What makes IPv6 Neighbor Discovery useful in 6LoWPAN and other networks.
It wasn’t too long ago that I first saw 6LoWPAN working group (WG) cochair Geoff Mulligan conducting a demonstration of smoke detectors’ communicating using IPv6, User Datagram Protocol, Internet Control Message Protocol version 6, and Simple Network Management Protocol over an Institute of Electronics Engineers (IEEE) 802.15.4 low-power wireless network in the hallways of Sun Microsystems. That day I was part of a discussion with Geoff and my colleagues Gabriel Montenegro and Erik Nordmark to launch at IETF a birds of a feather on running IPv6 on tiny devices (4K to 64K RAM, 8- to 16-bit CPU) over IEEE 802.15.4 networks. Shortly after that, 6LoWPAN WG was born.
The low-power network (LoWPAN) is characterized by a low-powered, short-range, low-bit-rate, low-maximum-transmission-unit, low-cost network. The devices on the network, most of which are battery powered and have limited-capacity processing power, are designed to perform in sleep-wake cycles. Although LoWPAN is closely associated with sensors, it can be composed of many different devices that may or may not always require sensing functions, such as home and ZigBee devices. Given that IPv4 addresses are in short supply and that these low-power networks constitute huge number of tiny devices, IPv6 is the obvious choice for IP-addressing a device. While IEEE 802.15.4 layer 2 technology is gaining momentum as a low-power, wireless, personal-area network, HomePlug and power-line communication technologies are also candidates for using the 6LoWPAN stack for end-to-end IP communications. Recently, IPv6 over IEEE 802.15.4 (http://www.ietf.org/rfc/rfc4944.txt) was selected as one of the protocol requirements for Smart Energy 2.0 (http://tools.ietf.org/html/draft-sturek-6lowapp -smartenergy-00). ZigBee (http://www.zigbee.org), too, decided to use Smart Energy 2.0 and a standard-compliant IPv6 and 6LoWPAN stacks. The ZigBee Alliance’s IP group is the first user of IPv6 Neighbor Discovery Optimization for Low-power and Lossy Networks (http://tools.ietf.org/html/draft-ietf-6lowpan-nd-12) as part of IPv6 address autoconfiguration inside a building network or a home network.
So, the obvious question is, Why should I implement 6LoWPAN–neighbor discovery (ND) optimization? In theory, the traditional IPv6 ND should be able to run as it is. 6LoWPAN is the adaptation layer between the IPv6 stack and the IEEE 802.15.4 data link layer. While IEEE 802.15.4 supports broadcast at the link layer, it does not specify multicast support at the link layer. RFC 4861 was developed primarily for wired traffic on the shared medium, and it uses periodic router-advertisement multicast addresses with router solicitation, neighbor solicitation, address resolution, and duplicate-address detection. While periodic multicast signalling and solicited-node multicast signalling are useful for network stability in the standard Ethernet-based shared network, the limited-lifetime, battery-operated devices in the IEEE 802.15.4 network conserve energy with less signalling and by sending broadcast messages only once in a while. The multicast messages in the IPv6 ND are translated to broadcast messages in the network. In most cases, the 6LoWPAN-ND (http://tools.ietf.org/html/draft-ietf-6lowpan-nd-12) optimizes multicast messages to unicast messages. It eliminates the need for relatively expensive address resolution by sending a neighbor registration option along with a neighbor solicitation; it supports sleepy nodes in the networks; and it optimizes the protocol constants while eliminating periodic router-advertisement messages. Thus, if measurements taken on the IPv6-ND-control messages in the local network are compared with those taken on 6LoWPAN-ND, we may observe a significant drop in signalling messages. By saving a number of controlling messages in a network of hundreds of nodes, a sizable amount of energy is saved; and at the same time, the lifetime of the node battery increases, which contributes to cost savings in maintaining such a huge network.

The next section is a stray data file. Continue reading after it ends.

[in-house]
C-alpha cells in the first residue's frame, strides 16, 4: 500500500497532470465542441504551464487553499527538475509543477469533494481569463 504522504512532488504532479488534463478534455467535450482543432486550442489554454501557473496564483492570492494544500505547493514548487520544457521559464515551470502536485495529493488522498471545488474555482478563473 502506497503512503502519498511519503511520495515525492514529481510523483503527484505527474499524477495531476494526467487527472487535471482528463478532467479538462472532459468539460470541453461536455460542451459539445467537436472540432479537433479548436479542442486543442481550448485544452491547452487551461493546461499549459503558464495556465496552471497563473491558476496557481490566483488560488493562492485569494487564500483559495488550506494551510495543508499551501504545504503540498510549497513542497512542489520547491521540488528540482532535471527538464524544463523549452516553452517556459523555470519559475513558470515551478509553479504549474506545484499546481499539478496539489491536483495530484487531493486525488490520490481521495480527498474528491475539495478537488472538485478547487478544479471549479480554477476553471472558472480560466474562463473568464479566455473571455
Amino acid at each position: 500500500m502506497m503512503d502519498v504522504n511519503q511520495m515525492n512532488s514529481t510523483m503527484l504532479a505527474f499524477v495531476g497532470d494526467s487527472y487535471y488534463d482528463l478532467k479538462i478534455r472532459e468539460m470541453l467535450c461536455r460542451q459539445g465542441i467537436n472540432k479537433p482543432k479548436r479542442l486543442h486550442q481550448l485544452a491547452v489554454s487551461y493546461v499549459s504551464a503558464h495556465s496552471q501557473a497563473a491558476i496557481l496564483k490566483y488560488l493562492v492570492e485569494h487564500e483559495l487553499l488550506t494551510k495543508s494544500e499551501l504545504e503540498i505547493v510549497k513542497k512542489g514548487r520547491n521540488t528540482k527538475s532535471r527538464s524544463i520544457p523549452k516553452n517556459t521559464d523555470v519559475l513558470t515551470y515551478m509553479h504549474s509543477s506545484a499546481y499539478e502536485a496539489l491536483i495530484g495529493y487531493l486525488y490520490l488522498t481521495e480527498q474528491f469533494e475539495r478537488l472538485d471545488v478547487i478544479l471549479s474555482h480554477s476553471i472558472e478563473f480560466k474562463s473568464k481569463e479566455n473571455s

Another interesting and unique property of a low-power and lossy network is that the boundary of a link or IP subnet is redefined by the short radio range of these devices. The devices are usually configured for lower-than-maximum radio strength to save battery life. Thus, the local link of a node depends on the neighbors it can reach. The list of such neighbors also may change in time due to the lossy nature of the low-power radio link. Thus, the 6LoWPAN-ND supports two types of topology: route-over topology and mesh-under topology. The difference between mesh under and route over is similar to that between a bridged network and an IP routing using Ethernet: In a mesh-under network, all nodes are on the same link, which is served by one or more routers and which we call 6LoWPAN Border Routers (6LBR). In a route-over network, there are multiple links in the 6LoWPAN. Unlike fixed IP links, these links’ members may be changing due to the nature of the low-power and lossy behaviour of LoWPAN wireless technology. Thus, a route-over network is made up of a flexible set of links interconnected by interior routers, which we call 6LoWPAN routers (6LR). However, for purposes of simplicity and compatibility with the existing concept, we assume that each route-over network shares a single global IPv6 prefix and that the interior routers (6LR) either (1) use a default router to forward the packets to the destination in an inefficient way or (2) run a hop-by-hop routing protocol such as RPL (http://tools.ietf.org/html/draft-ietf-roll-rpl-11).